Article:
It is encouraging that the Singapore Armed Forces (SAF) is adopting a zero-tolerance approach to the abuse of soldiers (Zero-tolerance approach to abuse of soldiers in SAF: Eng Hen; July 11).
In addition to the development of a comprehensive safety management system over the years, the availability of safe communication channels to report transgressions for full-time national servicemen in non-commanding positions, in particular, is important.
Defence Minister Ng Eng Hen said in Parliament that new recruits are briefed on how they can make reports through unit supervisors or feedback units.
Yet, two questions follow. First, how many reports are actually made, and how have the figures changed with time? Second, what is the extent to which such reports have translated into disciplinary action or policy changes?
Understanding how and how frequently these soldiers actually make reports through their supervisors or feedback units is important.
This is especially so in the context of the military, with its hierarchical chain of command and the powerlessness of lowly ranked soldiers or NSFs, and also where the ramifications of a bad commander can be extensive.
For fear of reprisals - because commanders often have a disproportionate control over their men's day-to-day activities and could potentially make life difficult for them - it is not unlikely that NSFs would try to avoid making reports.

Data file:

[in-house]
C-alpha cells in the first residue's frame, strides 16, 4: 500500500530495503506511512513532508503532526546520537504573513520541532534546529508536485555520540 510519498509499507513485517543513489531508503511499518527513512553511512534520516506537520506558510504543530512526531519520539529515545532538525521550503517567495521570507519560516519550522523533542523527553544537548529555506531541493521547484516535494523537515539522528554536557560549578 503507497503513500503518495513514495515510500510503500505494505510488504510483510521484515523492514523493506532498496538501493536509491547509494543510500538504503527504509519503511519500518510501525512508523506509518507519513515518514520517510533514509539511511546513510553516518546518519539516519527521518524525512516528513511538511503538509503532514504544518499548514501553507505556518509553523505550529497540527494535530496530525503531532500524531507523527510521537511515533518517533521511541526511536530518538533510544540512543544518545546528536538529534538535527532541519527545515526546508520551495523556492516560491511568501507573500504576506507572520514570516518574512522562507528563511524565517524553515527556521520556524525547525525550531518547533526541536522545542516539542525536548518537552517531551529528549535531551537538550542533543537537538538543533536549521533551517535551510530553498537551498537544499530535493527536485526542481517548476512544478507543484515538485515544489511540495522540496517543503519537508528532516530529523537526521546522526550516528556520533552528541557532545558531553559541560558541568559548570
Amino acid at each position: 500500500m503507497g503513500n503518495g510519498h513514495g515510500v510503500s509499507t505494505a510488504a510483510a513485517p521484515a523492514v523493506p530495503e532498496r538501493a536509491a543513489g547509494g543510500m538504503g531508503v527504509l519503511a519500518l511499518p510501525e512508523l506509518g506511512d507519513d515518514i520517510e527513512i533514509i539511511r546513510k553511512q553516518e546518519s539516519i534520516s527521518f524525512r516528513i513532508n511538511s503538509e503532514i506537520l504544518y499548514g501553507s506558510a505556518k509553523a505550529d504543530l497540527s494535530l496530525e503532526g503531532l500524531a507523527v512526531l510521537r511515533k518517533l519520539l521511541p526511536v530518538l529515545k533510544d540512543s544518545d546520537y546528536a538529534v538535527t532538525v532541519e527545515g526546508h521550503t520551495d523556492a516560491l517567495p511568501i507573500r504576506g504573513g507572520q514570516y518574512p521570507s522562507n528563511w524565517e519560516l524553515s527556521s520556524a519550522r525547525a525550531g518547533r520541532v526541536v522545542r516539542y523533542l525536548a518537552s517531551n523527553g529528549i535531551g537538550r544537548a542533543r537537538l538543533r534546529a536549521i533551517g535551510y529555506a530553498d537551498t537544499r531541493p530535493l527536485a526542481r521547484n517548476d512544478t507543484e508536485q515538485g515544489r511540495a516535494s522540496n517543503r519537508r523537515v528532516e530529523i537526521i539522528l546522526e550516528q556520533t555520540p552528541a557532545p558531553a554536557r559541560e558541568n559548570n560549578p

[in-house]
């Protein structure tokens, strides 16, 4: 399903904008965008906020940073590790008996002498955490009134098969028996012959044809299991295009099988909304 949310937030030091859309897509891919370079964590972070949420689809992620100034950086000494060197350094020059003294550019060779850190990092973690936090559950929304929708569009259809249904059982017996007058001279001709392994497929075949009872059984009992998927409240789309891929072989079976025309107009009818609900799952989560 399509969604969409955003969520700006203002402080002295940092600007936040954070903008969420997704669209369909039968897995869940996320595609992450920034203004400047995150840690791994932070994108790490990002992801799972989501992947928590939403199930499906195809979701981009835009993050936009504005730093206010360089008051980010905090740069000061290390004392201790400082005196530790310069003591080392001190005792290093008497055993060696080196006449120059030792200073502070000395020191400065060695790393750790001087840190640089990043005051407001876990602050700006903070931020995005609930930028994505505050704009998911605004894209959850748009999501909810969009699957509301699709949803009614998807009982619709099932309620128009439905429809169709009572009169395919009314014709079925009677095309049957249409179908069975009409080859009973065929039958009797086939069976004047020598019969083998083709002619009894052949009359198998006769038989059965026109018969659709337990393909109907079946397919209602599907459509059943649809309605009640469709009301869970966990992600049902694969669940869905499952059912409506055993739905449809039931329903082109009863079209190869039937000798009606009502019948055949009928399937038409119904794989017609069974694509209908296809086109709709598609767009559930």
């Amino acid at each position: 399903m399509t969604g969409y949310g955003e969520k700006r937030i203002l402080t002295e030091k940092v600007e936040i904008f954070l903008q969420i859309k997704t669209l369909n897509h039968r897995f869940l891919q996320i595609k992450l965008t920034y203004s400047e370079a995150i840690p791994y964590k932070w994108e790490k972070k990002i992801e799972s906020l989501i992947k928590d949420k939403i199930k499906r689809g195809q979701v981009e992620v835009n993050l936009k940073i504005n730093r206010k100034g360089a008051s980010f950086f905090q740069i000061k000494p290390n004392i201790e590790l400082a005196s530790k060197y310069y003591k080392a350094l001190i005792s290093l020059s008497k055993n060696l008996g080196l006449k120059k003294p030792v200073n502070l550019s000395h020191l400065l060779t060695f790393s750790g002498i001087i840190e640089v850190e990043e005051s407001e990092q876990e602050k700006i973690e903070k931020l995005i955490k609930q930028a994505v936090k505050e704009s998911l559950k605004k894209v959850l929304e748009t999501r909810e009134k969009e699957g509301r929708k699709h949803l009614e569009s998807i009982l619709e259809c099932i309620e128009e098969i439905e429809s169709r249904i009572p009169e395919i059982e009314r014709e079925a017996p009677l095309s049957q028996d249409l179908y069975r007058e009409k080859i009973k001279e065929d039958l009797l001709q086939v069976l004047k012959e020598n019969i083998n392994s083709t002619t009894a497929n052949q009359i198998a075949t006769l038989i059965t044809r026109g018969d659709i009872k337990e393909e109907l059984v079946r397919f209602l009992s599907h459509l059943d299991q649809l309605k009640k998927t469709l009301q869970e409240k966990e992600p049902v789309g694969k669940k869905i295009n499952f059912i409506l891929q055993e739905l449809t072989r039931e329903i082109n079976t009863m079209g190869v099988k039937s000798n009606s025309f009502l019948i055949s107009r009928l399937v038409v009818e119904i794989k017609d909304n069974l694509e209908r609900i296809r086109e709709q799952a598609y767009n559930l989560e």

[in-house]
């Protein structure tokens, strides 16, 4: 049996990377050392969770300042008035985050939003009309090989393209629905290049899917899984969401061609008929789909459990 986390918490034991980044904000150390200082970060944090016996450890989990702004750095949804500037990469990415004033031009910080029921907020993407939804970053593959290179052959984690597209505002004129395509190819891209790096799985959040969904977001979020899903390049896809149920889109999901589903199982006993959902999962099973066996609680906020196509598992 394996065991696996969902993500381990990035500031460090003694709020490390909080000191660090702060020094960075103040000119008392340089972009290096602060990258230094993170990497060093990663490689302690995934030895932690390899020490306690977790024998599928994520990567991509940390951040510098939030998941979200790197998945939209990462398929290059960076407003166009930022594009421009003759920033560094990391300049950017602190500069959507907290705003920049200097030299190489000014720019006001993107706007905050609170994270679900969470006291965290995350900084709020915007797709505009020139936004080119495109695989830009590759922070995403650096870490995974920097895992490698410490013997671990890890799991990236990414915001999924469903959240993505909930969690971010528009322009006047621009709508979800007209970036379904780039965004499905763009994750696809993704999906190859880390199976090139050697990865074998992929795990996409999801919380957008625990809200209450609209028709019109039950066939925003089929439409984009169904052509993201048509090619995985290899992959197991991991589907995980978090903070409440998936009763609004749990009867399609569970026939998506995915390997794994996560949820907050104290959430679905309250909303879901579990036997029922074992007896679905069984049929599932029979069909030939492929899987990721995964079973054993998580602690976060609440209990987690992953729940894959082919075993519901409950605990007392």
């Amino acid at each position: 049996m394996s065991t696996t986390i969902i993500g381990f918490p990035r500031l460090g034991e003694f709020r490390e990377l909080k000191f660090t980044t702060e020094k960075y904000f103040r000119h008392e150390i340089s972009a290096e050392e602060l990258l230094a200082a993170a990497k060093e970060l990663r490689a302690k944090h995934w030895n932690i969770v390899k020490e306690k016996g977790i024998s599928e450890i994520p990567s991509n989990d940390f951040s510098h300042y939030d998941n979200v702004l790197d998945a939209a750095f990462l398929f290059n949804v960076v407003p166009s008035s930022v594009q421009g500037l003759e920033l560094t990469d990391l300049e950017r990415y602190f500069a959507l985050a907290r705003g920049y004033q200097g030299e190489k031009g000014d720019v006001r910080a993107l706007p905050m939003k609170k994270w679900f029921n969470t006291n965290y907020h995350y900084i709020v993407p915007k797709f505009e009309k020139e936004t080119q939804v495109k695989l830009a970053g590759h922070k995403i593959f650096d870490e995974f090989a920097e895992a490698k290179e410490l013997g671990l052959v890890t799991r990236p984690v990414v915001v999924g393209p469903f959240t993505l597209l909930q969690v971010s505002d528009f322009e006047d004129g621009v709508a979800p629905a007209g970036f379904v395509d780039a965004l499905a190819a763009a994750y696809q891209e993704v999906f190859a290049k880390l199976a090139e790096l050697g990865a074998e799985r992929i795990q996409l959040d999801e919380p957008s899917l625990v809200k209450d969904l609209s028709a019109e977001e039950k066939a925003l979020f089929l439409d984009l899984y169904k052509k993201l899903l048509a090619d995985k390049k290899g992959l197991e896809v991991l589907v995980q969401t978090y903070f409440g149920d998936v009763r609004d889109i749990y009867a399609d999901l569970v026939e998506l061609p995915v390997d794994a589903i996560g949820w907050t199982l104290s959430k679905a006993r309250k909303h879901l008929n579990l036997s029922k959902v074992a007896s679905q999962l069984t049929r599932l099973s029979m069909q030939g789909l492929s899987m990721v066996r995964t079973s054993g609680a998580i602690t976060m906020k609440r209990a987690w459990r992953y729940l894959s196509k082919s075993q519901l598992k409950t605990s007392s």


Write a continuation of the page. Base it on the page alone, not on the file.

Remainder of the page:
What is perhaps needed, in this vein, is a better understanding of how individuals within the SAF perceive or have experienced abuse, as well as how the idea of abuse may gel with antiquated notions of "tekan", or punishment.
To argue that bad or abusive commanders are in the minority is not entirely convincing, unless the aforementioned information has been provided.
Commanders are rightly concerned that, in turn, their men could abuse such communication channels out of spite or vindictiveness, although three counter-arguments ought to be mooted.
First, the overall aim is a better and safer work environment, which demands cooperation from both commanders and men.
Second, as established, it is the NSFs who are more likely to be disadvantaged.
Third, only the most egregious individuals, commanders or NSFs, will be affected.
Kwan Jin Yao